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Peru president removed from office, charged with rebellion.

The Peruvian President Pedro Castillo arrested for ‘breaching constitutional order’ after alleged coup attempt.

Pedro Castillo, has been removed from office and detained on charges of rebellion after he announced he would shutter congress and install a “government of exception” – just hours before he was due to face an impeachment vote. The public prosecutor’s office confirmed  that Castillo had been arrested and charged with allegedly “breaching constitutional order”, after he was accused of an attempted coup and seen fleeing the presidential palace. 

Castillo ordered a night-time curfew and the reorganisation of the judiciary and prosecutor’s office, which is investigating him for alleged corruption and influence trafficking, leading a criminal organization with lawmakers and family members to profit off government contracts and  repeatedly obstructing justice.

In a televised speech, Castillo said he would temporarily shut down congress, launch a “government of exception” to rule by decree and called for new legislative elections.

His decision was triggered by an impeachment vote planned against the president on corruption charges. The impeachment attempt came amid escalating tensions between the two government branches.

On June 28, 2022, Peru Libre’s (Castillo’s party) National Executive Committee issued a statement requesting Mr. Castillo’s resignation, arguing, among other things, that the policies undertaken by his government are not consistent with what was promised in the electoral campaign. They claimed that Mr. Castillo has implemented a looser neoliberal program and announced that Peru Libre party will continue to fight for the conquest of its legitimate aspirations. The leaders of Peru Libre blamed Castillo for having promoted the internal fracture of his caucus, which went from having 37 members in July 2021 to just 16 in July of 2022. In May of this year, 10 congressmen from Peru Libre resigned from the party. All outgoing members belong to a group of professors who were invited by Pedro Castillo to join Peru Libre in the 2021 presidential elections. With the departure of this group, Peru Libre’s general secretary, Vladimir Cerrón(radical Cuban-trained doctor), lost influence in Congress, as the dissident congressmen formed two different political parties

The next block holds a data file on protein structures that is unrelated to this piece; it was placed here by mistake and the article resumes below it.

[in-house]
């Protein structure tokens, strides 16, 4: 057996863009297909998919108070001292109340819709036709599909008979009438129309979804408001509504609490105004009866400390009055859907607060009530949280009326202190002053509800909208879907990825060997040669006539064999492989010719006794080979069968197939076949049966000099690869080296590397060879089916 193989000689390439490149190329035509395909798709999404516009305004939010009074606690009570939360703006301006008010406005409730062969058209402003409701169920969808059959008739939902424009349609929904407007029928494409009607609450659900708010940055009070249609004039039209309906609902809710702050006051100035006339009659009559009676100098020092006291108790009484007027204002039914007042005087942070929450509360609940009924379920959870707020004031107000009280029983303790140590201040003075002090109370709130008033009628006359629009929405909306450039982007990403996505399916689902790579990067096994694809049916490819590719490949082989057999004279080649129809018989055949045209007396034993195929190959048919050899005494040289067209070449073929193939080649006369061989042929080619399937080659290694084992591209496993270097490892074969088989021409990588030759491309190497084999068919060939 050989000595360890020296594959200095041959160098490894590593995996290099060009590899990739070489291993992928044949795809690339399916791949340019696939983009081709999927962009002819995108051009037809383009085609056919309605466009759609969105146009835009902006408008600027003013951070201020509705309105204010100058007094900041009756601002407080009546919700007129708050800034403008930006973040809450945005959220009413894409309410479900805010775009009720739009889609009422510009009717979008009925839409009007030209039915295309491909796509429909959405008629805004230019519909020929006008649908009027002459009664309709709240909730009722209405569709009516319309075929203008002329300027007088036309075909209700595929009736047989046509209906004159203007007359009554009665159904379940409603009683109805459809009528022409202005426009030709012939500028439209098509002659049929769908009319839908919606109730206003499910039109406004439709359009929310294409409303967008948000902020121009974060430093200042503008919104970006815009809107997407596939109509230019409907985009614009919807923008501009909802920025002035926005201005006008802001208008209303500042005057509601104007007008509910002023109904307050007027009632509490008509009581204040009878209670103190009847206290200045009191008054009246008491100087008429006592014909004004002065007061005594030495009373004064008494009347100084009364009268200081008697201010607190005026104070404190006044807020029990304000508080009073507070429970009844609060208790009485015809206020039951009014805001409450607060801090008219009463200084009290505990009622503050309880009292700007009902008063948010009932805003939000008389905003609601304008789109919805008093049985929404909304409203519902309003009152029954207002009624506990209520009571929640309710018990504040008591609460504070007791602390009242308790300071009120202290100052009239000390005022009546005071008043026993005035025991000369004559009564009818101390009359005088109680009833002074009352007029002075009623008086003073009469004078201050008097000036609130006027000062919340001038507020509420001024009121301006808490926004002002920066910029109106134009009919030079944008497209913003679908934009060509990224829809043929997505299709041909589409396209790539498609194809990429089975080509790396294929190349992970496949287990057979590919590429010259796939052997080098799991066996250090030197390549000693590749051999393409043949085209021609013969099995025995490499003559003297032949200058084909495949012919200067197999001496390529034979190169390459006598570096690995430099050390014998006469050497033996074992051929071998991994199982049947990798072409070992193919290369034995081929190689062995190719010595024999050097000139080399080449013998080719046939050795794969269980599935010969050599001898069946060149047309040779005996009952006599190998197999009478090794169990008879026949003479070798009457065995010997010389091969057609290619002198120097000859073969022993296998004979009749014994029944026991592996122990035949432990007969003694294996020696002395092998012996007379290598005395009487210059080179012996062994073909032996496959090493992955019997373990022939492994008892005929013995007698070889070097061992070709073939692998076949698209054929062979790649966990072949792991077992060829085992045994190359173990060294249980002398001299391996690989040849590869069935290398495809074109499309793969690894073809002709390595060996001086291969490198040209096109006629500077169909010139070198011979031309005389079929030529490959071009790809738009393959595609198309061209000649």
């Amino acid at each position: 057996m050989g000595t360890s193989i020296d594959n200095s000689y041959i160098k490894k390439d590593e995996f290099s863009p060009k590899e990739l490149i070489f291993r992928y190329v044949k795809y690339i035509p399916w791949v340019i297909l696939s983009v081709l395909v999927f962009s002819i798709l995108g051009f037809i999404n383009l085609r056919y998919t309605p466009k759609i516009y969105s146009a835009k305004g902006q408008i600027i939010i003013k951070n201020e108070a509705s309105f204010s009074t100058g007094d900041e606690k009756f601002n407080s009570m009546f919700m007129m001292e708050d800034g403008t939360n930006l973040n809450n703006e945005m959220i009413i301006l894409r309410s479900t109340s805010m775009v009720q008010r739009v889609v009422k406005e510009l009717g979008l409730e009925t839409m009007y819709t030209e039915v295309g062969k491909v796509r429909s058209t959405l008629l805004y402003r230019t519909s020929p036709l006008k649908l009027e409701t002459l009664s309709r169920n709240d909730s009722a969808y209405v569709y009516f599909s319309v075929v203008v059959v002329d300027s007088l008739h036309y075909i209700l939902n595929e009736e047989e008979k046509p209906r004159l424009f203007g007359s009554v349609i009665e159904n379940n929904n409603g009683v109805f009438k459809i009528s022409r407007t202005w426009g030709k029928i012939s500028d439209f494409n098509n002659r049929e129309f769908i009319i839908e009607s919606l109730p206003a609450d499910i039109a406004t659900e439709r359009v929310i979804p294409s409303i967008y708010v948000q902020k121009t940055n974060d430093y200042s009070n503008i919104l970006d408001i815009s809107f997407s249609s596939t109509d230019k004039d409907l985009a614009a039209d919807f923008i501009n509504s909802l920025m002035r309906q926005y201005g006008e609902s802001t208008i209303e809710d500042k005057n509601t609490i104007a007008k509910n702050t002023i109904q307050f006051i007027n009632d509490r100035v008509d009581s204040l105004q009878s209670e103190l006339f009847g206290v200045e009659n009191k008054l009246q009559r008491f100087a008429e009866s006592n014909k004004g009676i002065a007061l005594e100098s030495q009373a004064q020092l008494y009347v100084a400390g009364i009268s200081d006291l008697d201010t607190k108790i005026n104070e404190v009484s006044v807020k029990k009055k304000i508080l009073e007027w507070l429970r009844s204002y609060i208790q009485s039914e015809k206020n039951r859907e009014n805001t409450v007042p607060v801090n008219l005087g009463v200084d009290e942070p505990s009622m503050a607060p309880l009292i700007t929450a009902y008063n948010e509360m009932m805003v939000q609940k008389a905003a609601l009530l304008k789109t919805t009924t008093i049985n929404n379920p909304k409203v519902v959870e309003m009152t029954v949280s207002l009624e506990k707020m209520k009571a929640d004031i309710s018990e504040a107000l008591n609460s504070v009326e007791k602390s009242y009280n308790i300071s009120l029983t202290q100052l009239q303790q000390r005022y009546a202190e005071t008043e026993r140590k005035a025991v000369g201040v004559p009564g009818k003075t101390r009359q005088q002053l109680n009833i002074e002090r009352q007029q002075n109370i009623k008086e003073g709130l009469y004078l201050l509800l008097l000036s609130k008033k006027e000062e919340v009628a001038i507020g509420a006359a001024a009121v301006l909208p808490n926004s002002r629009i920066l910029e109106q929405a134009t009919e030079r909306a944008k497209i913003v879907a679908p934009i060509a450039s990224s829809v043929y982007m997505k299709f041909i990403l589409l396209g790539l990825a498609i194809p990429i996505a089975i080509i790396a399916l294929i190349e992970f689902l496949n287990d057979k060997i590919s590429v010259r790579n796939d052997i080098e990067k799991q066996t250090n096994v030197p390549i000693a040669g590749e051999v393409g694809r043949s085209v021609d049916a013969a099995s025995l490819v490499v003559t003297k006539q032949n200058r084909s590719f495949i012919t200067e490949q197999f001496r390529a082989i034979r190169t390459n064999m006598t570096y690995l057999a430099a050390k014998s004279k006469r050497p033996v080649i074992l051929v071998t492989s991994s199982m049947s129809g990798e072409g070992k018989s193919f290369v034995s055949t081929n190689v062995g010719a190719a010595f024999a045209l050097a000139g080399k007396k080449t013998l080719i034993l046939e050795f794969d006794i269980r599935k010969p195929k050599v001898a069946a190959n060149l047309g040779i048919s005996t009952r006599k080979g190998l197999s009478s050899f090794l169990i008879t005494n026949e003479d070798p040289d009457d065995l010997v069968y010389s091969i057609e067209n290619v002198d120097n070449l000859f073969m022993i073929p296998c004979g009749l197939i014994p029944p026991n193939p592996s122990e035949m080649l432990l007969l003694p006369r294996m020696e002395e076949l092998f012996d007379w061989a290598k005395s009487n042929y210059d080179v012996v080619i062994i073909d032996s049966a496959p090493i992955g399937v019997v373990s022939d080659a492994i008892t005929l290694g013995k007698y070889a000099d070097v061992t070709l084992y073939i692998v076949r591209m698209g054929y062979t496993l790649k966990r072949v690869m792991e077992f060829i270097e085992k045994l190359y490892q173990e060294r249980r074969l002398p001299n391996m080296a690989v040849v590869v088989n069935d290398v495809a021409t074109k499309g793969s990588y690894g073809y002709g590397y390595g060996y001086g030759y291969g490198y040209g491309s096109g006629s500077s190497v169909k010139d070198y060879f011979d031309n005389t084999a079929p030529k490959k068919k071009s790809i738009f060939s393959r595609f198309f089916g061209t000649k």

These divisions have added substantially to the political uncertainty in Peru.

On November 30, opposition legislators from parties of the far right in Congress – Fuerza Popular, Renovación Popular and Avanza País –have presented another impeachment motion against President Pedro Castillo, the third formal attempt to oust the leftist leader.

An impeachment requires the votes of no less than two-thirds (87) of Congress. In the previous two impeachment attempts, the numbers in favour were 46 in the first and then 55 in the second. It’s likely, that Castillo had an information that it was enough votes for the third impeachment attempt and it caused his radical move to disband Congress.

 Thus, Castillo’s attack on the Congress was an attempt to save his power and avoid an impeachment and criminal responsibility. Castillo’s bid to avoid an impeachment vote swiftly turned into an own goal as the armed forces and the police withdrew their support, saying, in a joint statement, that Castillo’s move was “contrary to the established constitutional order”.

Castillo had seemingly been considering such a move for some time. Last month, he publicly threatened to dissolve Congress and had quietly tried to survey military leaders about supporting him.